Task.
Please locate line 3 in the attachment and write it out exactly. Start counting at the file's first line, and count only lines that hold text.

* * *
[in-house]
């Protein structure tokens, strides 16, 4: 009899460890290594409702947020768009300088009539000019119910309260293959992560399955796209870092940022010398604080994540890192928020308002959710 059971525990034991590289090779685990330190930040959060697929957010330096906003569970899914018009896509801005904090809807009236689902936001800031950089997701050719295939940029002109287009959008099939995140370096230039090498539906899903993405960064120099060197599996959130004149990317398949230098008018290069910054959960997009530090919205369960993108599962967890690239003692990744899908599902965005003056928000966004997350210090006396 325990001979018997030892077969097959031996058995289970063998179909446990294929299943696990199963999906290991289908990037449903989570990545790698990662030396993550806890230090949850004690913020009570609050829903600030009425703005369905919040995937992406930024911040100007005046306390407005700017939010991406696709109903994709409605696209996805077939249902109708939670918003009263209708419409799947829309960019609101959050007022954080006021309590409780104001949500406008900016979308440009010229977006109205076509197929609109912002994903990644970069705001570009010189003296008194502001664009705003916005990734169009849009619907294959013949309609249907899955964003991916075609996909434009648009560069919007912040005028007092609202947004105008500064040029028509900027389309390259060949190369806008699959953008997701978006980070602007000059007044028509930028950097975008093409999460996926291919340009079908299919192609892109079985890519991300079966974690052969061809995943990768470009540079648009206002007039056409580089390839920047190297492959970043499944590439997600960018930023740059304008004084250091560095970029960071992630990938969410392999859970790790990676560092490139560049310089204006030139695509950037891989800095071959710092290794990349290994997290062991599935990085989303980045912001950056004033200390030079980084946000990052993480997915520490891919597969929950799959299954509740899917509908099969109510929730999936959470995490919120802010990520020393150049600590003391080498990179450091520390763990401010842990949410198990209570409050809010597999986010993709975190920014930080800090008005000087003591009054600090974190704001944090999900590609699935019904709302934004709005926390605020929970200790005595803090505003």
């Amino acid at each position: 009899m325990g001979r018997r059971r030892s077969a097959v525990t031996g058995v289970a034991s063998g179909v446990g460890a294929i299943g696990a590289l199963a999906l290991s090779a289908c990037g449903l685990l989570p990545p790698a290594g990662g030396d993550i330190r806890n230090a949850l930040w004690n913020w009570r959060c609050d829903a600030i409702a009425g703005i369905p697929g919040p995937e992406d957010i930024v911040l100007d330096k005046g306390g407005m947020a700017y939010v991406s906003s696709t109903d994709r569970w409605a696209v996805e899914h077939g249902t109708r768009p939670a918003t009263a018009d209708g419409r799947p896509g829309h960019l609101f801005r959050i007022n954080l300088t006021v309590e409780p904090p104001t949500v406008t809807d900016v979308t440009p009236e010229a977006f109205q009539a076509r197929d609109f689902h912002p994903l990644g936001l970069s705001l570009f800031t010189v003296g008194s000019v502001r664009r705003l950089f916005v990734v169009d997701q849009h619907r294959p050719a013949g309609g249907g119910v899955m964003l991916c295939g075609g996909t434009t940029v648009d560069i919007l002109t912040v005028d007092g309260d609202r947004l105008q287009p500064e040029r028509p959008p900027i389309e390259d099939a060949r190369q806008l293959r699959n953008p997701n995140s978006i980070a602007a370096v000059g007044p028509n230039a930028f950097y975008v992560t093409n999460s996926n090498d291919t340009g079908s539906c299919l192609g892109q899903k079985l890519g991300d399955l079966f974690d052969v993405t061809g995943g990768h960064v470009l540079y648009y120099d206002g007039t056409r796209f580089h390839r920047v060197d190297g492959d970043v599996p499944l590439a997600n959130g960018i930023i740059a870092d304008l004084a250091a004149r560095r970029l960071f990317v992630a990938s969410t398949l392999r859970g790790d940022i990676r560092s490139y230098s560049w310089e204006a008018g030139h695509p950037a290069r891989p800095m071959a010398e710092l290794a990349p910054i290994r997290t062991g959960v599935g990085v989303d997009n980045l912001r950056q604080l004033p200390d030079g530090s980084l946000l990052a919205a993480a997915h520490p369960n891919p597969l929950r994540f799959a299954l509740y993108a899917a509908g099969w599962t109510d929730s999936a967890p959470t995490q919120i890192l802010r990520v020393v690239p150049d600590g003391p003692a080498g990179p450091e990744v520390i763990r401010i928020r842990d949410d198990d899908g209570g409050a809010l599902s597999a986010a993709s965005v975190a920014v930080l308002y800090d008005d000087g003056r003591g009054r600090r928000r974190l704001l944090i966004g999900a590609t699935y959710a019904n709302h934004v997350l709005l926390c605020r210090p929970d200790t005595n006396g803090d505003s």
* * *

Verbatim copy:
């Amino acid at each position: 009899m325990g001979r018997r059971r030892s077969a097959v525990t031996g058995v289970a034991s063998g179909v446990g460890a294929i299943g696990a590289l199963a999906l290991s090779a289908c990037g449903l685990l989570p990545p790698a290594g990662g030396d993550i330190r806890n230090a949850l930040w004690n913020w009570r959060c609050d829903a600030i409702a009425g703005i369905p697929g919040p995937e992406d957010i930024v911040l100007d330096k005046g306390g407005m947020a700017y939010v991406s906003s696709t109903d994709r569970w409605a696209v996805e899914h077939g249902t109708r768009p939670a918003t009263a018009d209708g419409r799947p896509g829309h960019l609101f801005r959050i007022n954080l300088t006021v309590e409780p904090p104001t949500v406008t809807d900016v979308t440009p009236e010229a977006f109205q009539a076509r197929d609109f689902h912002p994903l990644g936001l970069s705001l570009f800031t010189v003296g008194s000019v502001r664009r705003l950089f916005v990734v169009d997701q849009h619907r294959p050719a013949g309609g249907g119910v899955m964003l991916c295939g075609g996909t434009t940029v648009d560069i919007l002109t912040v005028d007092g309260d609202r947004l105008q287009p500064e040029r028509p959008p900027i389309e390259d099939a060949r190369q806008l293959r699959n953008p997701n995140s978006i980070a602007a370096v000059g007044p028509n230039a930028f950097y975008v992560t093409n999460s996926n090498d291919t340009g079908s539906c299919l192609g892109q899903k079985l890519g991300d399955l079966f974690d052969v993405t061809g995943g990768h960064v470009l540079y648009y120099d206002g007039t056409r796209f580089h390839r920047v060197d190297g492959d970043v599996p499944l590439a997600n959130g960018i930023i740059a870092d304008l004084a250091a004149r560095r970029l960071f990317v992630a990938s969410t398949l392999r859970g790790d940022i990676r560092s490139y230098s560049w310089e204006a008018g030139h695509p950037a290069r891989p800095m071959a010398e710092l290794a990349p910054i290994r997290t062991g959960v599935g990085v989303d997009n980045l912001r950056q604080l004033p200390d030079g530090s980084l946000l990052a919205a993480a997915h520490p369960n891919p597969l929950r994540f799959a299954l509740y993108a899917a509908g099969w599962t109510d929730s999936a967890p959470t995490q919120i890192l802010r990520v020393v690239p150049d600590g003391p003692a080498g990179p450091e990744v520390i763990r401010i928020r842990d949410d198990d899908g209570g409050a809010l599902s597999a986010a993709s965005v975190a920014v930080l308002y800090d008005d000087g003056r003591g009054r600090r928000r974190l704001l944090i966004g999900a590609t699935y959710a019904n709302h934004v997350l709005l926390c605020r210090p929970d200790t005595n006396g803090d505003s």